How and why the rankings of popular hybrid dog types often change relatively quickly

How and why the rankings of popular hybrid dog types often change relatively quickly

Breed Facts

Different dog breeds tend to fluctuate to some degree over time in terms of their popularity, but whilst a change of a couple of spaces in the popularity list over the course of any year is normal, more dramatic changes are less common. However, this very broad rule of thumb applies to a large extent to pedigree dogs only, and when it comes to hybrid dog types or unrecognised dog breeds, the level of fluctuation across the popularity list over time can be rather more acute.

There are a huge number of different hybrid dog types and unregistered breeds in the UK now, and some of them are really popular – but in many cases, this popularity can be short-lived, or reach a fairly early peak before going into a decline.

Even looking at data from as recently as 2015, the dogs that make up the top five hybrid and non-pedigree dog types list of today is quite different to that of only three years ago, with some new types coming up, and others going down.

In this article, we will compare the five most popular non-pedigree and hybrid dog types of 2018 to the five most popular types from 2015, to outline some of the most notable changes – and try to determine why these fluctuations are usually more acute than for pedigrees. Read on to learn more.

Number 5: The Old Tyme bulldog (2018) and the Sprocker (2015)

In 2015, the fifth most popular non-pedigree dog type in the UK was the Sprocker; a dog created from the crossing of a Springer spaniel and a cocker spaniel. However, by 2018 the Sprocker had dropped out of the top five list entirely, being replaced by the Old Tyme bulldog.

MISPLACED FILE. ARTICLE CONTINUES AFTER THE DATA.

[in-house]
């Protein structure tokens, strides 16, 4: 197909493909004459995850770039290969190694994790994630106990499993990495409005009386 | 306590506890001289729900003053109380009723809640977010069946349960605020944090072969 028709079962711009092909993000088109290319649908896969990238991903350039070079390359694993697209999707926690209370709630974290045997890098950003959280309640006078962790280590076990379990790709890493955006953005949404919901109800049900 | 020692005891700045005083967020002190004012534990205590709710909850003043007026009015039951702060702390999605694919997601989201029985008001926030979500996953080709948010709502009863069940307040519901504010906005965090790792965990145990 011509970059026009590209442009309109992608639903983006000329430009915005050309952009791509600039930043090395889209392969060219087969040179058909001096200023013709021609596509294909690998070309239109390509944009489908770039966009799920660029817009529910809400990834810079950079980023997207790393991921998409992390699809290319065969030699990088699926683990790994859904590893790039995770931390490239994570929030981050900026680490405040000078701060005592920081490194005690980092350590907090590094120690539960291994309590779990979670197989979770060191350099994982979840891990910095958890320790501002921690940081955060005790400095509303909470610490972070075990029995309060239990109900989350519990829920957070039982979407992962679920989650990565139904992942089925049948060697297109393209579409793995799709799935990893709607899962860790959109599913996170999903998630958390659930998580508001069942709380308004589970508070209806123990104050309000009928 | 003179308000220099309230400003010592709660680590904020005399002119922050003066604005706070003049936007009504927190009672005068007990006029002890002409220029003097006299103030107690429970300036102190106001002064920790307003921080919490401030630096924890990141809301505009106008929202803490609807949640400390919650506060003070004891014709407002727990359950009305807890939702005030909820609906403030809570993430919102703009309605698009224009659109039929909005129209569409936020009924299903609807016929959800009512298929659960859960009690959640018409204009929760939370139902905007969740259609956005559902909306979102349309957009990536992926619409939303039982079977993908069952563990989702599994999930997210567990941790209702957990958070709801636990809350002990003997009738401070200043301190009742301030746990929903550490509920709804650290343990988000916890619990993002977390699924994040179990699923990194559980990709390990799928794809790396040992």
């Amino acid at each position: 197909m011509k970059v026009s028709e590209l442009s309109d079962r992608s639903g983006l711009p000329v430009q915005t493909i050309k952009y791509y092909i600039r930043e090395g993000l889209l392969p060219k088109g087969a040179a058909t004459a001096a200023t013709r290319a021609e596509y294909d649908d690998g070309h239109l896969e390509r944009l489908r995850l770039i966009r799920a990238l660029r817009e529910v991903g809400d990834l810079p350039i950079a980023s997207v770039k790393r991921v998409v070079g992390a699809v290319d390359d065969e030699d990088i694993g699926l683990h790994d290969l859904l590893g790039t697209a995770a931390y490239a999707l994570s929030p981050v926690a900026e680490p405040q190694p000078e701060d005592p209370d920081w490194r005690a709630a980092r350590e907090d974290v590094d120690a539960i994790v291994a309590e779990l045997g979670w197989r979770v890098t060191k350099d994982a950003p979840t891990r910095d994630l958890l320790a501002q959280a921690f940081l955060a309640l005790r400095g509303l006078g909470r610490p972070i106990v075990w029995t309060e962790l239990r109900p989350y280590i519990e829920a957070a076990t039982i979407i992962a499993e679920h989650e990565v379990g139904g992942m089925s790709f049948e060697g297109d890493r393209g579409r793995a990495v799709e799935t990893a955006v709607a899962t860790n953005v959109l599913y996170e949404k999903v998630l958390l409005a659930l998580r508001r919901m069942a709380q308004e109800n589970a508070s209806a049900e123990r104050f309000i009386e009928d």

The Old Tyme bulldog didn’t even make the top five list at all in 2015 – and they were in fact relatively unheard of up until a few years ago. An Old Tyme bulldog is produced from crossing an English bulldog with other breeds to produce a less flat-faced and heavy-set appearance, or by selectively breeding English bulldogs who possess these traits rather than those now considered to be desirable within the breed standard.

Number 4: The American bulldog (2018) and the Cavachon (2015)

The Cavachon – a dog created from crossing a Bichon frise with a Cavalier King Charles spaniel – was the fourth most popular hybrid dog type in the UK in 2015. However, like the Sprocker, they’ve fallen from the top five list entirely in 2018, and have again been replaced by another bulldog type – the American bulldog.

As was the case with the Old Tyme bulldog in 2015, the American bulldog likewise failed to make the top five list back then.

Number 3: The Labradoodle (2018) and the Cavapoo (2015)

Once we get down into the top three positions in the popularity stakes, there is more similarity between the dogs featured in 2015 and 2018.

The third place position is held by the Labradoodle in 2018, when in 2015 it was the Cavapoo. The Labradoodle is a hybrid of a Labrador retriever and a poodle, while a Cavapoo is a hybrid of a Cavalier King Charles spaniel and a poodle.

Number 2: The Cavapoo (2018) and the Labradoodle (2015)